First came Robert James Waller’s bestseller “The Bridges of Madison County” about an Iowa woman’s affair with a photojournalist while her husband and kids are away at the state fair. The novel has a happy ending when she chooses to stay with her family.
Now comes “The Abridgers of Madison County.” In this nonfiction work, Christian nationalists in a Virginia county north of Charlottesville violate the constitutional separation of church and state by banning great literature from a public high school library. It will not have a happy ending unless a judge decides that religious extremists cannot turn their faith into public policy and force their beliefs on those who don’t share them.
We warned in the past about the Madison County Board of Education and its book-banning ways. The latest plot twist came on Jan. 12 when the board banned 21 books from the Madison High School library. This means children will not be able to check out these books even with parental consent.
People are also reading…
This decision mocks the concept of parental rights that led to the books being pulled from library shelves in the first place. The board required the volumes to be placed so that no student could check them out without the permission of their mom, dad or legal guardian.
What has now happened represents the brave new world of public school censorship brought to you by members of the evangelical right wing. These folks believe they are so much holier than you that they should be able to tell your kids what to read in public school.
What happened in Madison County is the logical conclusion to the misnamed “parental rights” campaign gimmick favored by many Republican politicians, including Virginia Gov. Glenn Youngkin. They say it is a parent’s right to opt out of books that they don’t want used to teach their children. Now, the Madison School Board has substituted its beliefs for the judgment of thousands of mothers and fathers. This movement is not libertarian. It is authoritarian and about as un-American as it gets.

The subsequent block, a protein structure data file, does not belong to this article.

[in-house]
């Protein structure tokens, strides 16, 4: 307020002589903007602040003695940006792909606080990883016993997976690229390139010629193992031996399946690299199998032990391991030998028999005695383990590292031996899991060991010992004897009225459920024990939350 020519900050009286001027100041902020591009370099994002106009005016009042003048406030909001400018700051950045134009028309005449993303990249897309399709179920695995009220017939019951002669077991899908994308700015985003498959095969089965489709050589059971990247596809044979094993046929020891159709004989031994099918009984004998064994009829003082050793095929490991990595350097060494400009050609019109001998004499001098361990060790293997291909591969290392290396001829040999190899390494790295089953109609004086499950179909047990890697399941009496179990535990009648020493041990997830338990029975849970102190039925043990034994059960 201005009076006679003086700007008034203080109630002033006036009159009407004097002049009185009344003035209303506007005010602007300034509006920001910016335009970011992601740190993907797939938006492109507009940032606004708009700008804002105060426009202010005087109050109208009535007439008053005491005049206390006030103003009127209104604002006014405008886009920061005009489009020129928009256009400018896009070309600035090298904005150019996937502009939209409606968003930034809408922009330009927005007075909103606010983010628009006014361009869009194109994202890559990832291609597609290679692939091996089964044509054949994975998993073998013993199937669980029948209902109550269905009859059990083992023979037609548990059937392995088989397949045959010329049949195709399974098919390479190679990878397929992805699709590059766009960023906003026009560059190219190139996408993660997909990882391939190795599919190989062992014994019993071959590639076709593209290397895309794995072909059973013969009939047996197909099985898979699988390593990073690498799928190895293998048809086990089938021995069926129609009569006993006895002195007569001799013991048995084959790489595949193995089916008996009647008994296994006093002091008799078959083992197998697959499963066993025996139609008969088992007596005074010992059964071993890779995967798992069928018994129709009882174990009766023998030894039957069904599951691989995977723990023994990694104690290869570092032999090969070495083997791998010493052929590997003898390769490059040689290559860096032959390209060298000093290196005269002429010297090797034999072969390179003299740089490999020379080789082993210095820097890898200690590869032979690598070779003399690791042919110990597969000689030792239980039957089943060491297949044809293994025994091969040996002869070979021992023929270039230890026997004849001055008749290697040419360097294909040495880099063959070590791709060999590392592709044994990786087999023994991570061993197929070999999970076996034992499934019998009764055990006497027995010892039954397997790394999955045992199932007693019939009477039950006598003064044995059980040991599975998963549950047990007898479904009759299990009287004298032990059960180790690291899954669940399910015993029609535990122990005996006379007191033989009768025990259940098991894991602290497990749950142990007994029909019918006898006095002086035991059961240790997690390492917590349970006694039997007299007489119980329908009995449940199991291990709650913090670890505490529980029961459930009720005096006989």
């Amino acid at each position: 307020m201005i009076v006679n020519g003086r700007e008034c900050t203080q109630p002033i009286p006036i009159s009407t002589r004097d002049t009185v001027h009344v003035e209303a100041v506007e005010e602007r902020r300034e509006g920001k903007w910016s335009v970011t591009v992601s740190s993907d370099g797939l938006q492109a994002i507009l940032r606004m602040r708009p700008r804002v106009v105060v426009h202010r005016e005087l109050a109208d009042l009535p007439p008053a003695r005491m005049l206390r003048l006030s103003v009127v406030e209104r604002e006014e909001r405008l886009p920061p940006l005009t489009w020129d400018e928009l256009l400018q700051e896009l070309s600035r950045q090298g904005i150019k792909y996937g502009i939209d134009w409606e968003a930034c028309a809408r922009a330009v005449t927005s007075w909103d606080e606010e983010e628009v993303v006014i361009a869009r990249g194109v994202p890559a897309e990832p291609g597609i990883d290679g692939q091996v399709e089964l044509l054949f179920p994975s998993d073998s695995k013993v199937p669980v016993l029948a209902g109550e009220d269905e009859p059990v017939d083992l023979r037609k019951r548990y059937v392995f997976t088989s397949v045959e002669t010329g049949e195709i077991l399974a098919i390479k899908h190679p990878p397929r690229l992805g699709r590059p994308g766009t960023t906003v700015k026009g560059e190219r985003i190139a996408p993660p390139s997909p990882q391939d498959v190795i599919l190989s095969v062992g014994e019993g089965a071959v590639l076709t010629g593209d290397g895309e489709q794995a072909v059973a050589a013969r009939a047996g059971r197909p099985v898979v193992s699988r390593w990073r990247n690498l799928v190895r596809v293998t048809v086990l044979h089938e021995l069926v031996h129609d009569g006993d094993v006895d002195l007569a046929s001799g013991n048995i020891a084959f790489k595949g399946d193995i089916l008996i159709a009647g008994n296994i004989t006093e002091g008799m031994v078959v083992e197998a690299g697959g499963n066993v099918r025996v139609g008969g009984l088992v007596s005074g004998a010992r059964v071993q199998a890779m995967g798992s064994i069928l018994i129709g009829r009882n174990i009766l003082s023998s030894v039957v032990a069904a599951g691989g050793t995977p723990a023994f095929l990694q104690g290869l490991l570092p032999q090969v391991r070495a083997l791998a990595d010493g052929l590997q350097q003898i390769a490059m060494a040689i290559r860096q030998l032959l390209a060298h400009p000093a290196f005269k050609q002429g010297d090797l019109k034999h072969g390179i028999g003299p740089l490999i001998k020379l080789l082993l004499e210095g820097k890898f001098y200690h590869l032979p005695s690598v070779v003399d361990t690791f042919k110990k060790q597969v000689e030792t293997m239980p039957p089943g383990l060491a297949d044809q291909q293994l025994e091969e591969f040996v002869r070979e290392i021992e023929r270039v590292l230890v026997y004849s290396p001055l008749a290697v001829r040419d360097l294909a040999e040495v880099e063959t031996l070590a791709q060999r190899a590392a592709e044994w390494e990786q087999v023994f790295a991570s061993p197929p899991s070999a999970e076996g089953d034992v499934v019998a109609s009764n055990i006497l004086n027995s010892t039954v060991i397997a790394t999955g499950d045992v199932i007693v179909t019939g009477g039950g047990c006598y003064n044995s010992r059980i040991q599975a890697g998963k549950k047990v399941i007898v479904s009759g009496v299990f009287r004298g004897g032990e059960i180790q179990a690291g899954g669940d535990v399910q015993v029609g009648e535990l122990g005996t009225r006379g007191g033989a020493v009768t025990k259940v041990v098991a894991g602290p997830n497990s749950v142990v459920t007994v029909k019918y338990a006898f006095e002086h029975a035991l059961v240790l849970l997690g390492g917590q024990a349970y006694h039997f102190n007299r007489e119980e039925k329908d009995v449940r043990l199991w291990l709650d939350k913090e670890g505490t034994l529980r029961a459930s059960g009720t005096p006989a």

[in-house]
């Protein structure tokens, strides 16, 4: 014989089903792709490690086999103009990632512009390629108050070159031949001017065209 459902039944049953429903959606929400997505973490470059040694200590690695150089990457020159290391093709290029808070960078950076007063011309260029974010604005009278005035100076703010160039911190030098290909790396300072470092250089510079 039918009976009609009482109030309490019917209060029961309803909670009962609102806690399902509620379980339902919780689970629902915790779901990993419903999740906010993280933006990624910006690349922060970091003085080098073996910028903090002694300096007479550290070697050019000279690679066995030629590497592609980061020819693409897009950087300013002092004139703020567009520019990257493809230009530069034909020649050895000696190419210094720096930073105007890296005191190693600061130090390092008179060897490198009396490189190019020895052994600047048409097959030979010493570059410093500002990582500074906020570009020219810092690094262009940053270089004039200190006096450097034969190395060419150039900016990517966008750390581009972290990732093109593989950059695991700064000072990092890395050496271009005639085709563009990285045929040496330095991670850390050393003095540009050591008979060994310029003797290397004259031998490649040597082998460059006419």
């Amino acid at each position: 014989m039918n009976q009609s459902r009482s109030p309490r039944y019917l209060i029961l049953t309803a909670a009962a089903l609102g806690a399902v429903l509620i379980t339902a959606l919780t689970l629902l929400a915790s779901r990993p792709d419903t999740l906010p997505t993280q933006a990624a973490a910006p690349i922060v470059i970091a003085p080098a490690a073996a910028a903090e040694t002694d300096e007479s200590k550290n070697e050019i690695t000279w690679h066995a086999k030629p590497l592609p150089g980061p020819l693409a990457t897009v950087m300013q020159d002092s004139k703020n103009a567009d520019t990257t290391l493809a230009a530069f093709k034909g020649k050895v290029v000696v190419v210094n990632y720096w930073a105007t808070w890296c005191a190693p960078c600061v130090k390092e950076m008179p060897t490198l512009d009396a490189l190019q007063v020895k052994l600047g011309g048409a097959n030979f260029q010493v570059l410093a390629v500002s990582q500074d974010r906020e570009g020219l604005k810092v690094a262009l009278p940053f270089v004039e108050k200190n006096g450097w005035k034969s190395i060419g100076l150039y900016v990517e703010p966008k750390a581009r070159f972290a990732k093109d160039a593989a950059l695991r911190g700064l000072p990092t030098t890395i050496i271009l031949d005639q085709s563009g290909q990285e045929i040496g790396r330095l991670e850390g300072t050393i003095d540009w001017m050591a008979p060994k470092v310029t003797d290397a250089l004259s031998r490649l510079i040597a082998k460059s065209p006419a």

Thomas Jefferson trusted Americans’ ability to deal with an open forum of ideas. The First Amendment guarantees not just freedom of speech, but also freedom of religion.
Or in this case, freedom from religion.
As we noted the last time we wrote about the censorship movement in Madison, we believe the danger lies in letting people with ideological agendas and narrow minds determine what is fit to read. Professional librarians review the volumes they include in school collections in total context. What happened in Madison County, and what likely will happen in other places in Virginia where Christian nationalists take power, takes things out of context in ways that misrepresent what books are actually about.
Youngkin empowered this sort of selectivity by requiring schools to judge every book by whether it is “sexually explicit.” This plays neatly into evangelical control of content that has more to do with religious conservatives’ politics and prudery than with pornography. This approach turns a couple of sex scenes in several hundred pages of narrative into an excuse to dismiss an entire volume as inappropriately prurient.
This is how you get rid of prize-winning literature about racism, such as “Tar Baby,” “The Bluest Eyes,” “Sula,” and “Love” by Nobel Laureate Toni Morrison.
It is why Booker Prize winner Margaret Atwood’s study of misogyny and rape, “The Handmaid’s Tale,” gets withheld as if it is titillating.
It explains the way the Madison School Board keeps “Snow Falling on Cedars” away from students. The novel is not about sex. It is an important, beautifully told tale about love and forgiveness in the wake of the Japanese-American internment and the trauma of white Americans who fought in the Pacific during World War II.
Critics gave Sherman Alexie’s “The Absolutely True Diary of a Part-time Indian” the National Book Award. The Madison School Board gave it the boot.
Here’s hoping some brave parents of Madison High students sue to regain their parental and constitutional rights. Otherwise, public education in Virginia may find itself on a slippery slope toward stupidity.